Women in AI: some progress, but a long way to go
As Professor Yoshua Bengio’s first doctoral student back in the early 1990s, Joumana Ghosn is now the Senior Director of Mila’s applied research team and a member of the Institute’s management team. We spoke with Joumana—a trailblazer in machine learning—who puts her expertise and know-how in artificial intelligence (AI) to work for businesses.
How did your journey in machine learning begin?
Joumana Ghosn: I met Yoshua when I was a master’s student in computer science at the University of Montreal, just as he was starting his teaching career. At the time, I was focusing primarily on computer vision and he proposed a project that would essentially lead me to branch out into machine learning. I then pivoted to the PhD program under his supervision. There were three of us in his lab, and I was the very first woman on the team. Very few women worked in computer science at the time. There were a handful of us during my undergraduate years, but I never felt subscribed to gender bias or that I was being held back. Yoshua has always been a fundamentally fair and respectful person. That’s why I still work with him today!
How do you view the current landscape for women in tech and AI?
JG: There is still much work needed to attract more women to the field. We were very few women right from the start of my career, both in research labs and at the companies I worked for. I once worked for a startup where we were at most four women out of the fifteen or so employees. I then became a manager at the tech company Nuance, but I only managed men.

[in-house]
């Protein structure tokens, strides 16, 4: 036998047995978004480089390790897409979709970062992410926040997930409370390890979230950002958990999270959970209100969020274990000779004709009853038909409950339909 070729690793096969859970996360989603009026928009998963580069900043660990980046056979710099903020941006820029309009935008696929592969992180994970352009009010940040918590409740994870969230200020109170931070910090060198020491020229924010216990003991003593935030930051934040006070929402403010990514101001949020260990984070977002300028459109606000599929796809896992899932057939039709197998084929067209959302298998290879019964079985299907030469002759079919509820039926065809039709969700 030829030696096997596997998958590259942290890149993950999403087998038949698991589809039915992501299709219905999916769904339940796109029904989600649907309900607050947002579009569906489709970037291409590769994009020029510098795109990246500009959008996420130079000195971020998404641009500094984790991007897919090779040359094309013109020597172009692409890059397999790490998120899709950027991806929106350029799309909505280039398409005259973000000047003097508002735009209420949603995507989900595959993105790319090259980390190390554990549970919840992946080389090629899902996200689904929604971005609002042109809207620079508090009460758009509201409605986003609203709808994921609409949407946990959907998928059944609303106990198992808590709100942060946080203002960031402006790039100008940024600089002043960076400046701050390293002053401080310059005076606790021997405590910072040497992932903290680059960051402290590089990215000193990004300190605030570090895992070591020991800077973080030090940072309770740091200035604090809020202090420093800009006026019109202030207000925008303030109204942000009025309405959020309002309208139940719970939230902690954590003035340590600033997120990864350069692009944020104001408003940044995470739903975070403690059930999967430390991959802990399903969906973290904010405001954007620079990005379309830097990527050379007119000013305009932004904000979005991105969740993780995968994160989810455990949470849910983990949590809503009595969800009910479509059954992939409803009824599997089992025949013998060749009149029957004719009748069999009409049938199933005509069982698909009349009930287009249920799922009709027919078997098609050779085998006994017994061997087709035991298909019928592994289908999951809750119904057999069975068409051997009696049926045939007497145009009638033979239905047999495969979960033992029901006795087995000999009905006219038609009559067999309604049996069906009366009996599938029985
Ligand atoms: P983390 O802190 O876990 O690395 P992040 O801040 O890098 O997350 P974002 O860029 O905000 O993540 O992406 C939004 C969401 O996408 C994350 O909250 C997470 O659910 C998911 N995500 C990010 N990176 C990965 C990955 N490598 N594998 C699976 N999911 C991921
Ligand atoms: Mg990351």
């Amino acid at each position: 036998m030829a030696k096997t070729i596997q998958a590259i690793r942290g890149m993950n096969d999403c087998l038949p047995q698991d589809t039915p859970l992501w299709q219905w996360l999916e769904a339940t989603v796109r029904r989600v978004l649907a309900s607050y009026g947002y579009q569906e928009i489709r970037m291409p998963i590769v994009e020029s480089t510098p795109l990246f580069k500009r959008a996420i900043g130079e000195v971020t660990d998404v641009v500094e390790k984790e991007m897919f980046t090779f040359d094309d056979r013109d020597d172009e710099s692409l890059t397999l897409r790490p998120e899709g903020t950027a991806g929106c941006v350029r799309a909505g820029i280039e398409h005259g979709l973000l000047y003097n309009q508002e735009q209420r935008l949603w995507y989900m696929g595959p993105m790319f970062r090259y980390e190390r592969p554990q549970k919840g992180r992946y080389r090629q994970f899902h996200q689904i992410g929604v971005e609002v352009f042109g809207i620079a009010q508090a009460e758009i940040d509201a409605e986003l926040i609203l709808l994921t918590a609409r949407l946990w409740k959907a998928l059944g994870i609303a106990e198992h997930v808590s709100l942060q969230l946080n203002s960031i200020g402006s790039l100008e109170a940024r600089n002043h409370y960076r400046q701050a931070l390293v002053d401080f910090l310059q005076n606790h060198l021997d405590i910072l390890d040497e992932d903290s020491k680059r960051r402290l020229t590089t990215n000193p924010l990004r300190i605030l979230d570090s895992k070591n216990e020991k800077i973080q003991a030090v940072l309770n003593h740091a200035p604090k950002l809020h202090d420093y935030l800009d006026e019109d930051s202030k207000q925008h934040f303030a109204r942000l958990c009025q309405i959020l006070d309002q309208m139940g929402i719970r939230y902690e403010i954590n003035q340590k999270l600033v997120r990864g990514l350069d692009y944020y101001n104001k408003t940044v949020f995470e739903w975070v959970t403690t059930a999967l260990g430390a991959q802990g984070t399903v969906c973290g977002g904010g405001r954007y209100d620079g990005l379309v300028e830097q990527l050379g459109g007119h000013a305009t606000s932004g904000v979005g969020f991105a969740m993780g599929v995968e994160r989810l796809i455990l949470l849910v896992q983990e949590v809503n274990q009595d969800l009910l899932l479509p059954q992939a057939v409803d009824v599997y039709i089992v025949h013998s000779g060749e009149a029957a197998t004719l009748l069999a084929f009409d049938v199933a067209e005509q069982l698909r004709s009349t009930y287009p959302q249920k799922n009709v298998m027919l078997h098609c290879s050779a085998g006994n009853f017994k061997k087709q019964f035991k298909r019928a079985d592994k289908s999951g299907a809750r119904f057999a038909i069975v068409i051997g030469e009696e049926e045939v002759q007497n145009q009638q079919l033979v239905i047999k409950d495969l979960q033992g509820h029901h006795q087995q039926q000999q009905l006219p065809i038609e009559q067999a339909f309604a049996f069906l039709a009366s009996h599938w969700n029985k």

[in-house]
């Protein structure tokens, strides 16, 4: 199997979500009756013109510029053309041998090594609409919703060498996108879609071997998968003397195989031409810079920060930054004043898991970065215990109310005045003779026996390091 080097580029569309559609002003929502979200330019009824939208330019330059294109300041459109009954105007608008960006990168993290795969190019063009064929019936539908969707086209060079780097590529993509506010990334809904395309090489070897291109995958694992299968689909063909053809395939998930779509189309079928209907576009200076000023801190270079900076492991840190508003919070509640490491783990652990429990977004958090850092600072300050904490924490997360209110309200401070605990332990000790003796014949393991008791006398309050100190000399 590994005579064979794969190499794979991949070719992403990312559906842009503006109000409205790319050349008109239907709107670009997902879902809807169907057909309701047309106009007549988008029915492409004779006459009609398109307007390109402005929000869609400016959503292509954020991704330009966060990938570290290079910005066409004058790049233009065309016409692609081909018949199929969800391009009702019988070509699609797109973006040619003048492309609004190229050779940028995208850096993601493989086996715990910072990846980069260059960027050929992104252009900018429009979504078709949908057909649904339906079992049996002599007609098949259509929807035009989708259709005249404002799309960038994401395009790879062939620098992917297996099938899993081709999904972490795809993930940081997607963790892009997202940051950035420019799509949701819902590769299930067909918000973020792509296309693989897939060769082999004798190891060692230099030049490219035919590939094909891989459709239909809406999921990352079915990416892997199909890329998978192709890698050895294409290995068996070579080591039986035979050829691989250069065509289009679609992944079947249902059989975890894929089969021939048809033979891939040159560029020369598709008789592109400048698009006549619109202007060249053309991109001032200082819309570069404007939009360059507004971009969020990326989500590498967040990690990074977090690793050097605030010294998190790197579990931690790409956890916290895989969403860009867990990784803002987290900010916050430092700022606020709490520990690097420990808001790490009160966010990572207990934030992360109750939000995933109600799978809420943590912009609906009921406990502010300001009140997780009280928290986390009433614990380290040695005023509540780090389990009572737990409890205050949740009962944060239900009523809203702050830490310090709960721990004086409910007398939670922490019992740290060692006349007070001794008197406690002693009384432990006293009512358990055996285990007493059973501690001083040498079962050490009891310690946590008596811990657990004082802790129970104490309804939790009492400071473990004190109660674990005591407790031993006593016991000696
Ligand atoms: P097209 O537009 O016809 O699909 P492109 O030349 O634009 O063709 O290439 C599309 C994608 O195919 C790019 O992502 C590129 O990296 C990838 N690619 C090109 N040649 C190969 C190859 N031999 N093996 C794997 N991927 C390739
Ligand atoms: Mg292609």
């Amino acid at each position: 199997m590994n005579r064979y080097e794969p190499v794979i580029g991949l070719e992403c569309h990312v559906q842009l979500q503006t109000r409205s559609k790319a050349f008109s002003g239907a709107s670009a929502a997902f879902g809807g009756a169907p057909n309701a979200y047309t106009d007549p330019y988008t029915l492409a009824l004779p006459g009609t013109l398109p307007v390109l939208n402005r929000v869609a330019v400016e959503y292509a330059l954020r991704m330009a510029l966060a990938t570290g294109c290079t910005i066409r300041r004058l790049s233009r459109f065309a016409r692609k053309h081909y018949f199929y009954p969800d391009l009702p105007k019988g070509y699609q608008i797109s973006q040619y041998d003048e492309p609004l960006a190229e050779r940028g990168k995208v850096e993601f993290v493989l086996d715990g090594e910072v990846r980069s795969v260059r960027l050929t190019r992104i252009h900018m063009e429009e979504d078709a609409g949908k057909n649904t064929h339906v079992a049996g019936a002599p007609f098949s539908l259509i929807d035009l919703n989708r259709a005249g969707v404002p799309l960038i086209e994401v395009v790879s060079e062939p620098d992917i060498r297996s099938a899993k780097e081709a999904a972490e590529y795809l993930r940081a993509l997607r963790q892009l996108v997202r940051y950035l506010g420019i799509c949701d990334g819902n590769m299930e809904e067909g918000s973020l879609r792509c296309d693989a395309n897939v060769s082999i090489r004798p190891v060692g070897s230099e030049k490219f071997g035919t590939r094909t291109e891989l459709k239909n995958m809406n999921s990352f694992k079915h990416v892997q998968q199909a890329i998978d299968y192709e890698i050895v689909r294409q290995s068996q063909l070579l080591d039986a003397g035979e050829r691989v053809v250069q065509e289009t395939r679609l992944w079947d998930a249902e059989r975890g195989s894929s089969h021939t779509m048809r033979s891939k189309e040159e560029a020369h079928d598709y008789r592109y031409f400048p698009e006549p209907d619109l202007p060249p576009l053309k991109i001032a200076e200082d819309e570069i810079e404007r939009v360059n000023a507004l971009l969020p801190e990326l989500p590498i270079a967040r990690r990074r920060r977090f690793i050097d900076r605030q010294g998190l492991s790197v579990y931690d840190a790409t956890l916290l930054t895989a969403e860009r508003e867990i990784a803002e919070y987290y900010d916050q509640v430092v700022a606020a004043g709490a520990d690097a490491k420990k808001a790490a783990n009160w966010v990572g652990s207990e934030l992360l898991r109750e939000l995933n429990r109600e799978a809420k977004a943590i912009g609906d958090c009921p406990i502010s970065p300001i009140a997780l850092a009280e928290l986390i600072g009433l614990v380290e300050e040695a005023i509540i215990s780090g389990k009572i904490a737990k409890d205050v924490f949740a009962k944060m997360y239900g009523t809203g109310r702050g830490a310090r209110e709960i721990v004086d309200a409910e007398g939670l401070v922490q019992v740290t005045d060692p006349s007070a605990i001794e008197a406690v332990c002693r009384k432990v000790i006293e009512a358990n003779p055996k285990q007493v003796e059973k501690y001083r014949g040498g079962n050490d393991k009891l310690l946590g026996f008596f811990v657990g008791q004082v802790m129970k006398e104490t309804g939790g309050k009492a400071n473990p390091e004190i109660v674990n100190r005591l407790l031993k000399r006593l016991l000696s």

Now within Mila’s applied research team, we’ve managed to recruit a few women, but to be honest, there are still challenges. Our team still gets surprised when we receive a CV from a female AI scientist. I’m definitely seeing progress, but I must admit that it’s slow.
This is also true for management positions. I think the technology sector has evolved in this regard: we are seeing more and more women in management and leadership positions within companies and organizations. However, there is still work to do to extend female leadership roles in scientific teams.
The findings on the low representation of women in AI and research have been the same for several years. What are the possible solutions to bridge this gap and attract more women to careers in these fields, in your view?
JG: I see two challenges: education of our young girls and women’s risk-taking and assertiveness in the workplace.
As part of my duties, I have been called to participate in career fairs over the past years. I noticed that while few girls were interested in the pure sciences booth, the human sciences booths and health sciences booths were very popular among them. Computer science and technology have been associated with sectors in which men could be empowered, entrepreneurial and grow, but it’s just as true for women. We have work to do to educate our young girls who might want this career path to see the possibilities for themselves
Finally, I believe that women must have confidence in their abilities to advance within an organization. When I look back on my career, I have been fortunate enough to hold management positions that interested me and suited my abilities. I realize, however, that I never sought my promotions. They came my way and I was happy with them, but I realize that I could have been more assertive. I believe that many women have the same reflex as me and are reluctant to talk about their ambitions and wait for opportunities to be offered to them. We need to teach women to take more calculated risks, to put themselves forward professionally. Fighting for the best job opportunities and conditions is a value that is instilled in men very early on. We should do the same for women.